NEW YORK (WABC) -- During the final week of his campaign, President-Elect Donald Trump vowed to repeal and replace the Affordable Care Act.
And now with control of both houses of Congress and the presidency, Republicans may finally get the chance.
"Nobody can snap their finger and make it happen in a day a month or even a year. These things take time," said Peter Pitts, President of the Center for Medicine in the Public Interest.
Pitts is also the former FDA associate commissioner.
While some experts predict key parts will be dismantled ultimately leading to a collapse, he believes Republicans will instead perform a major overhaul of key parts.
"I don't have a crystal ball. But I would feel comfortable predicting is that what you're going to see in a couple of months under the Trump administration is a plan that provides more options through less government," Pitts said.
All in all more than 20 million Americans may lose or be priced out of their current health coverage, people like Rachel Beddle whose son has a chronic illness.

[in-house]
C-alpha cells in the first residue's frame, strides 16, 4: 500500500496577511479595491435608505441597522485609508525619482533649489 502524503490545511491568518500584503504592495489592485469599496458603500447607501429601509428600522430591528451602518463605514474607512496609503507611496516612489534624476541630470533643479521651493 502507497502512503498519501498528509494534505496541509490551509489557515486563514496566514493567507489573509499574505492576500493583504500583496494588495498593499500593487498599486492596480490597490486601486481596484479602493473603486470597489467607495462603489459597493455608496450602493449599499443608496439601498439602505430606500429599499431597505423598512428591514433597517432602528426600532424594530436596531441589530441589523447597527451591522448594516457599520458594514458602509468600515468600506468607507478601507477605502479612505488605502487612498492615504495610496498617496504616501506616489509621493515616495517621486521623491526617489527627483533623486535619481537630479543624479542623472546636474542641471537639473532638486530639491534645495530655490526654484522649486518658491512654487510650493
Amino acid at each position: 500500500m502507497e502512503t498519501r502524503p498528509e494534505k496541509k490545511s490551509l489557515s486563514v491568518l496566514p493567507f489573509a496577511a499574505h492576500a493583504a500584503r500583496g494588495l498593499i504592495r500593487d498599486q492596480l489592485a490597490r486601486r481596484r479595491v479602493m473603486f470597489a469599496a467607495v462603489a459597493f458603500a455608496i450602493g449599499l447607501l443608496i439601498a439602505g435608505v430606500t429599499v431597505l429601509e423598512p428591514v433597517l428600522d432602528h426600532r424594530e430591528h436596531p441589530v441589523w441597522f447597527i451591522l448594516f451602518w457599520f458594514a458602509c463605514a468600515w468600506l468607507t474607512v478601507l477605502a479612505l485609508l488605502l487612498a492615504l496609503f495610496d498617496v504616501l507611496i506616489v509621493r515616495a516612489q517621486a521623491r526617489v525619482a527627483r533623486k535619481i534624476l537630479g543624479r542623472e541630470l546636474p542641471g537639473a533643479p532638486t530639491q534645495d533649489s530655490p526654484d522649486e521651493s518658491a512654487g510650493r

She says the Affordable Care Act is far from perfect, but it's a step in the right direction.
"But to say we're just going to blow it up and just start all over again is unrealistic," Beddle said.
While there's a lot of gray area here, experts point out certain parts can't be affected such as the inability of insurers to deny people based on a preexisting condition.
Mike Proto with Americans for Prosperity points to many health care casualties.
"The Affordable Care Act is not affordable and not care. We see all across the country that families are being crushed by Obamacare. They're being faced with fewer choices because most of the coops around the country collapsed," Proto said.
The one point most can agree on, is repealing the Affordable Care Act is more complicated than it looks.
Open enrollment is going on right now for millions of Americans.